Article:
Alan Greenspan Vouches for Nationalization

Notorious free market proponent Alan Greenspan has said that some US banks need nationalization. The Financial Times reports:

The US government may have to nationalise some banks on a temporary basis to fix the financial system and restore the flow of credit, Alan Greenspan, the former Federal Reserve chairman, has told the Financial Times.

In an interview, Mr Greenspan, who for decades was regarded as the high priest of laisser-faire capitalism, said nationalisation could be the least bad option left for policymakers.

”It may be necessary to temporarily nationalise some banks in order to facilitate a swift and orderly restructuring,” he said. “I understand that once in a hundred years this is what you do.”

“We should be focusing on what works,” Lindsey Graham, a Republican senator from South Carolina, told the FT. “We cannot keep pouring good money after bad.” He added, “If nationalisation is what works, then we should do it.”

This would have been an Onion article last year. It takes a real crisis to get someone like Greenspan to support nationalization.

That said, is nationalization that big a step from the system we have now? It could be, according to this NPR article:

(Some) say the threshold for defining nationalization is when the government takes control and starts expropriating property.

Simon Johnson, a senior fellow with the Peterson Institute for International Economics who has also served as the economic counselor for the International Monetary Fund, says the (2008) actions fall short of nationalization and represent "strong government support for the financial system." He says it's why the markets are up: "If you're really nationalizing, markets go down," because the private sector doesn't get market price compensation when nationalization takes place.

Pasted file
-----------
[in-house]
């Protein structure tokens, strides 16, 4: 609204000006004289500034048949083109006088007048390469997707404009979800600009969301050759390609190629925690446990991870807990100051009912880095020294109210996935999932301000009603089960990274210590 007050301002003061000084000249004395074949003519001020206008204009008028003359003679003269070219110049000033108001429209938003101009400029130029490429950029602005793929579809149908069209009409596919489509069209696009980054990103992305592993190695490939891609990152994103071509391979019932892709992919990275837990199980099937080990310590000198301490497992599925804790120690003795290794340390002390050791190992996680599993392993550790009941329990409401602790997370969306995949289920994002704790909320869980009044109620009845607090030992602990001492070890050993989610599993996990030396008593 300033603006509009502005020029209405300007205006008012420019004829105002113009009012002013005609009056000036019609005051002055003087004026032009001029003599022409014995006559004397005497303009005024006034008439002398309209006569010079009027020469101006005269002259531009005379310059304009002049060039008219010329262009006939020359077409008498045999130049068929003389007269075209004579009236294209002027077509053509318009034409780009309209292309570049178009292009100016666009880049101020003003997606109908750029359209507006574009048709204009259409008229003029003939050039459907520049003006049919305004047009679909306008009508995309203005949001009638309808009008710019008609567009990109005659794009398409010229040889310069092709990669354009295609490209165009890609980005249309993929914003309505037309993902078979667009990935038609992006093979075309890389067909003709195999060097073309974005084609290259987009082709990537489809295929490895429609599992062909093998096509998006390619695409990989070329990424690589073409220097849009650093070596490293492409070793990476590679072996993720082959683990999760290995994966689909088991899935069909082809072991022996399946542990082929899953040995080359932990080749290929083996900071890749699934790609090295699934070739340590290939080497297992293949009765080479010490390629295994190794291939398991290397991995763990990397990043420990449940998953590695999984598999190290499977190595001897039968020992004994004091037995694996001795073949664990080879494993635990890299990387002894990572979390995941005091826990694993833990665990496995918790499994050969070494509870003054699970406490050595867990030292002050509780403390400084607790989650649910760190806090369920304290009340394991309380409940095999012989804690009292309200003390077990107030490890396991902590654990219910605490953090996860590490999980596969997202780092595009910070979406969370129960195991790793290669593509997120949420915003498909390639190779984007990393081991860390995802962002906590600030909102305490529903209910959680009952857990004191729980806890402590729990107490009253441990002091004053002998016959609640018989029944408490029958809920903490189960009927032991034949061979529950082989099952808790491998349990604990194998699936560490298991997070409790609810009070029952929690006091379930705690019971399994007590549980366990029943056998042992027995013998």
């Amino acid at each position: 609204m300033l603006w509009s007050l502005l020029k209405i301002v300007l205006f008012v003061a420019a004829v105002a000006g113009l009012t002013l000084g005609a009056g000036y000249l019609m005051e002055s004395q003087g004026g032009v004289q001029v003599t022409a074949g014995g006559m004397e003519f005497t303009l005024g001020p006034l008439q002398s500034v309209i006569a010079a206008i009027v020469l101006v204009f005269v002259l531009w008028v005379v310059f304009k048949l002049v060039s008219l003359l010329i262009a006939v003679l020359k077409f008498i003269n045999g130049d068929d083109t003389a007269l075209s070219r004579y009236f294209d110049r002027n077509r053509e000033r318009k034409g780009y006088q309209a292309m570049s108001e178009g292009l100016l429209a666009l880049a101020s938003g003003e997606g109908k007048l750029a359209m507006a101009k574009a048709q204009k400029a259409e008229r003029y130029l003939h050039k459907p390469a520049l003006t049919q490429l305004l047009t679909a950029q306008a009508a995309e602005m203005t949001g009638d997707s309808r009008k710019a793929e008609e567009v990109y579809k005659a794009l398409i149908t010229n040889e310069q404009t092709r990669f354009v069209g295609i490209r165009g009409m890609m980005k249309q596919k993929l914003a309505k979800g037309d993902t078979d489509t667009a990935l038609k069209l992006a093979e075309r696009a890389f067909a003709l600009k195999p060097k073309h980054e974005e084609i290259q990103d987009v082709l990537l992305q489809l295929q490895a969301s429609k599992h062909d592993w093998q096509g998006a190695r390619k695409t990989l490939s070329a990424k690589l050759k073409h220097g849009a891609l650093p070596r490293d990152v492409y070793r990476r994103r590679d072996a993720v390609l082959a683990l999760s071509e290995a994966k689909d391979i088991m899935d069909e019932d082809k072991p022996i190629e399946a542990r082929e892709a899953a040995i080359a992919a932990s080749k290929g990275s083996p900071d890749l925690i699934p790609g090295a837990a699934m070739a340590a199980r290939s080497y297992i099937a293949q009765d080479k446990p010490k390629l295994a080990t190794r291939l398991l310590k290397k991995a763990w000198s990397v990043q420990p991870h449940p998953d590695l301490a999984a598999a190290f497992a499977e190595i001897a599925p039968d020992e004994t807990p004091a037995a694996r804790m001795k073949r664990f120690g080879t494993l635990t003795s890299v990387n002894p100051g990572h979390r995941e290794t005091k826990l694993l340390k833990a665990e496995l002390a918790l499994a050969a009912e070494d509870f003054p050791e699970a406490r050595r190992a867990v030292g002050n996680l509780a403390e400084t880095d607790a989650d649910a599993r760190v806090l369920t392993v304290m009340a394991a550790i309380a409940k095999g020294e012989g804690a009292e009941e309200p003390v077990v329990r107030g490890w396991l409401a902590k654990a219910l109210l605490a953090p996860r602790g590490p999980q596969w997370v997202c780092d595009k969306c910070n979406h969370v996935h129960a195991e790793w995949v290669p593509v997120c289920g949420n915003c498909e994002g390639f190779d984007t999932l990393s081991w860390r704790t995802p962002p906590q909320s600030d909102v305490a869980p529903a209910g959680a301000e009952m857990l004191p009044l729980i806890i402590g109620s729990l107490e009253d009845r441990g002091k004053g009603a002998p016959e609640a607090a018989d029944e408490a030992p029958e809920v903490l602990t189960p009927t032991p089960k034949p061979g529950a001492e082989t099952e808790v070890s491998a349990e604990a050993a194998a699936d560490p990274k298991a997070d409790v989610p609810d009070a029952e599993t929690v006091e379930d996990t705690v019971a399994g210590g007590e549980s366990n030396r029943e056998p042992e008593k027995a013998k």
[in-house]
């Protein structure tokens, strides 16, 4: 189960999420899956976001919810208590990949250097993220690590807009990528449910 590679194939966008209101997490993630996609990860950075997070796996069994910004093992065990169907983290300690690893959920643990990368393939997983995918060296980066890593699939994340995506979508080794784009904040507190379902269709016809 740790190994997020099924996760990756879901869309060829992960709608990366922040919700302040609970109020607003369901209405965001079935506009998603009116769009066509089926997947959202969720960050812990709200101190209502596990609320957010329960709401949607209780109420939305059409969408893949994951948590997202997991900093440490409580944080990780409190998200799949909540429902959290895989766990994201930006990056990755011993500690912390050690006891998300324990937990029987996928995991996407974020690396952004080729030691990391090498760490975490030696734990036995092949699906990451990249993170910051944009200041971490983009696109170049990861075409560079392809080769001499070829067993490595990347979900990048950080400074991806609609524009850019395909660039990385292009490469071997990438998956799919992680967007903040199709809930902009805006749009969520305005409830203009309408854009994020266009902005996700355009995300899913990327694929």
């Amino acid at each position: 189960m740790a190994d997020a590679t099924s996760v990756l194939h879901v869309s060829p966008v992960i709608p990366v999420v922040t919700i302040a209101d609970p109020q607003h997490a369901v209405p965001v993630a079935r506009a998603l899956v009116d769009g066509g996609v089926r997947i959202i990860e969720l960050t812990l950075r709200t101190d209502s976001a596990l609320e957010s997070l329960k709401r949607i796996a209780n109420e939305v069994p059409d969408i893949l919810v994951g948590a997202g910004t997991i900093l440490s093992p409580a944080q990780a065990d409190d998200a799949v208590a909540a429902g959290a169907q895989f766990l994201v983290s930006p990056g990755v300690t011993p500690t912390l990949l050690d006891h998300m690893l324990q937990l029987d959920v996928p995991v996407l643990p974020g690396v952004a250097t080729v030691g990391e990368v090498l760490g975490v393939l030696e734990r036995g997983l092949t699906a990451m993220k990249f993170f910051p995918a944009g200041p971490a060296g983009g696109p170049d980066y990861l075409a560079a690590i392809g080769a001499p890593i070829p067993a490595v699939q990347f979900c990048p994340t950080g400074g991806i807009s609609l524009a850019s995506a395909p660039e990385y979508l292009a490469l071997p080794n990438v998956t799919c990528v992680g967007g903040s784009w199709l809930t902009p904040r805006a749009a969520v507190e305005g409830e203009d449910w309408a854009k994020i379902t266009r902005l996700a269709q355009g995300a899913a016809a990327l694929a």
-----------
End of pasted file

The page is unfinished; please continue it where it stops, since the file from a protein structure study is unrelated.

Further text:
Economist Anthony Karidakis supports nationalization:

The trouble with capital injection, as it has been implemented so far, is that funds are being given to banks with no control over their use and by allowing the same management - the ones who drove those banks into the ground - to stay in place and try to steer those banks toward a turnaround. So far it hasn't worked. Limited, repeated rounds of capital injections under the status quo have not only failed to produce any positive signs of stabilization to date but they seem to have been accompanied by a further slide into darker territory.

One of the problems with nationalization is that it wipes out shareholders. Ideally, so the theory goes, those shareholders will be able to recoup their losses once the government sells the bank back to the private sector. On the other hand, as stated above, the fine line that policymakers are treading right now doesn't seem to be doing a thing.

What do you think would be the best course of action? Continue on the path we're on? Nationalize? Let banks fail and see what happens?

Written by Drea Knufken

Drea Knufken

Currently, I create and execute content- and PR strategies for clients, including thought leadership and messaging. I also ghostwrite and produce press releases, white papers, case studies and other collateral.